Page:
The first report on the uses of prewar intelligence published by the Senate Intelligence Committee in July 2004 also found that Zarqawi freely roamed around Iraq and Saddam’s goons must have been aware of his presence. The authors of the Butler Report, the British government’s investigation into prewar intelligence, found roughly the same. Even other al Qaeda members have, on occasion, been open about the relationship between Zarqawi, other al Qaeda operatives, and Saddam’s regime in prewar Iraq.

    Despite all of these findings, however, the myth that Zarqawi and other al Qaeda operatives lived in Saddam’s neo-Stalinist state without receiving at least the dictator’s tacit support has lived on. But now, even in a partisan report designed to attack the Bush administration’s credibility, the Senate Intelligence Committee has admitted that Bush and his officials were right to argue that Saddam was harboring al Qaeda fugitives. Both prewar and postwar intelligence assessments confirm their view.

    But no one should take the Senate Intelligence Committee’s word one way or another on these issues. In fact, the only reason that we know the committee got the story of Saddam’s safe haven for al Qaeda members right is because so many other sources have already confirmed it. And while the Senate Intelligence Committee got this issue right, it got many others wrong. The report is not even internally consistent and the committee simply ignored numerous pieces of information that got in the way of some of its conclusions.

    I think it’s one more breadcrumb on the trail of Democrat party lies about Iraq, myself.

  9. Bithead… the problem with this report and others that have been produced in the past is there is no sense of context. No serious person questions that there was contact between AQ and Saddam. The point is that this contact was at a lower level than many other states, including two major U.S. allies in the GWOT — Pakistan and Saudi Arabia. You can’t possibly argue that we had to overthrow Saddam because of his ties to AQ, and then argue that we should be allied with SA and Pakistan despite their much deeper ties to AQ. It just makes no sense. Now, if you are arguing for regime change in those two countries as well, then okay, we just have a difference in opinion about strategy. But the notion that Iraq was a special category of threat in terms of terrorism is just simple unsustainable by any sort of serious, empirically-based analysis.

    Now, about Zarqawi specifically. As far as I know, he is not linked to any pre-9/11 anti-US attacks. He did apparently kill a USAID official in Jordan in 2002. But he only became a problem after the invasion. If anyone in 2002 had argued that we had to overthrown Saddam’s regime in order to get at a small potato like Zarqawi, they would have been called crazy by even the most aggressive proponents of military force.

  10. Bithead says:

    Bithead… the problem with this report and others that have been produced in the past is there is no sense of context. No serious person questions that there was contact between AQ and Saddam.

    Yeah, well, stand by for that, Bernie. That’s the impression that opponants of the war would like to leave us with, and the context of ‘no serious person’ usually doesn’t get added until they’re pressured into it.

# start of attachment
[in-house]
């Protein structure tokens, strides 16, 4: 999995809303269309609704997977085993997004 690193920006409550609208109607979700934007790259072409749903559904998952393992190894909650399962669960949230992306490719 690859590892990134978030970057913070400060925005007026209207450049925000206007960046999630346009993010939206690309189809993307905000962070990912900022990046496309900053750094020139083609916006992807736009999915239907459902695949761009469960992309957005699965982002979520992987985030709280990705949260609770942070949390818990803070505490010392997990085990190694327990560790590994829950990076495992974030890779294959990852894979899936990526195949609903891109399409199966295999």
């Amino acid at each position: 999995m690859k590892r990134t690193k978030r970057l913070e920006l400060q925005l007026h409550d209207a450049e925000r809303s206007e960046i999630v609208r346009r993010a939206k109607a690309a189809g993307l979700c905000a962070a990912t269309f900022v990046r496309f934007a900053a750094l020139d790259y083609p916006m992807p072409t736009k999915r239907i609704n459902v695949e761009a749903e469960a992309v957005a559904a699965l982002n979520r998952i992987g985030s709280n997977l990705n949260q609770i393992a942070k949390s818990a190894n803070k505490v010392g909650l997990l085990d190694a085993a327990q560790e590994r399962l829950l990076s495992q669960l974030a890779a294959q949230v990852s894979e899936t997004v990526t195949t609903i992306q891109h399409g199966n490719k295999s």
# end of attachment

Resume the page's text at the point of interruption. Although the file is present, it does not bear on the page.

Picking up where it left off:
The point is that this contact was at a lower level than many other states, including two major U.S. allies in the GWOT — Pakistan and Saudi Arabia

    Low enough to provide what’s known in the vernacular as “plausable deniability.” After the pattern gets established, though it becomes far less plausable. Here’s your context, Bernie.

    In the kind of dictatorship run by Saddam as it was described to us for two decades, there is no way that Saddam didn’t kiow these people were about and operating. It’s as Dave suggests; “Preemptive response: in any regime as totalitarian as Saddam’s was just allowing somebody in the country is support.”

    The only other operative choice is that Saddam didn’t have that degree of control, which is arguable, unlikely as it seems.

    However; In either event, there would be no way to control that situation, and most assuredly no way to get a handle on Iran, without removing Saddam from power in Iraq.

    And also, again in either event, we’re left with Senate Democrats operating in ther own interests, and ignoring evdience that runs against their regaining power.

  11. Michael says:

    In the kind of dictatorship run by Saddam as it was described to us for two decades, there is no way that Saddam didn’t kiow these people were about and operating. It’s as Dave suggests; “Preemptive response: in any regime as totalitarian as Saddam’s was just allowing somebody in the country is support.”

    Anti-Saddam forces operated inside of Iraq during Saddam’s rule, did they too have Saddam’s tacit approval? No totalitarian government is sufficiently omnipresent as to have the kind of control you’re suggesting Saddam had.

  12. Bithead says:

    Anti-Saddam forces operated inside of Iraq during Saddam’s rule, did they too have Saddam’s tacit approval? No totalitarian government is sufficiently omnipresent as to have the kind of control you’re suggesting Saddam had.

    If youo’re going to make that argument, fine. Then the latter is true; Saddam was totally unable to react properly to the situation, and needed remmoval anyway.

  13. Michael says:

    If youo’re going to make that argument, fine. Then the latter is true; Saddam was totally unable to react properly to the situation, and needed remmoval anyway.

    <sarcasm>Yes, not having sufficient control over Kurdish regions in the north was a definite failing of his that required the US to invade Iraq.</sarcasm>

    Can we be serious now?

  14. Bithead says:

    You’re forgetting, I suppose that the object of our actions was to stop the terrorist activitives? The bit with the Kurds was a nice to have, but not the primary objective.

  15. Michael says:

    You’re forgetting, I suppose that the object of our actions was to stop the terrorist activitives?

    Oh yeah, here I was thinking it had something to do with weapons of mass destruction, or violating the no-fly zones, or ignoring UN resolutions, or or or….

  16. Michael says:

    The bit with the Kurds was a nice to have, but not the primary objective.

    Ok, you lost me, what “bit with the Kurds” are you referring to? Did you misinterpret my sarcasm tags?